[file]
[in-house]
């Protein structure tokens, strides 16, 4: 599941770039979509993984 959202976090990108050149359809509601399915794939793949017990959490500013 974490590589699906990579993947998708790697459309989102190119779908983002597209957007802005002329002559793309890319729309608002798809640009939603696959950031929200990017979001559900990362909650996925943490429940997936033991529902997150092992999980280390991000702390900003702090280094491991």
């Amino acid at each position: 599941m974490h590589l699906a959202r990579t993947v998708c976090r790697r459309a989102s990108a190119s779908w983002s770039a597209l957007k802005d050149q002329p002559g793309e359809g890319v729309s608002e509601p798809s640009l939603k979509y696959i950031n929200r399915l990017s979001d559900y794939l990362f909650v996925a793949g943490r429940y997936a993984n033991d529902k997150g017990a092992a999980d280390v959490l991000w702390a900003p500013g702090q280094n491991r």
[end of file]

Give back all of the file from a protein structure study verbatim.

[in-house]
């Protein structure tokens, strides 16, 4: 599941770039979509993984 959202976090990108050149359809509601399915794939793949017990959490500013 974490590589699906990579993947998708790697459309989102190119779908983002597209957007802005002329002559793309890319729309608002798809640009939603696959950031929200990017979001559900990362909650996925943490429940997936033991529902997150092992999980280390991000702390900003702090280094491991």
């Amino acid at each position: 599941m974490h590589l699906a959202r990579t993947v998708c976090r790697r459309a989102s990108a190119s779908w983002s770039a597209l957007k802005d050149q002329p002559g793309e359809g890319v729309s608002e509601p798809s640009l939603k979509y696959i950031n929200r399915l990017s979001d559900y794939l990362f909650v996925a793949g943490r429940y997936a993984n033991d529902k997150g017990a092992a999980d280390v959490l991000w702390a900003p500013g702090q280094n491991r």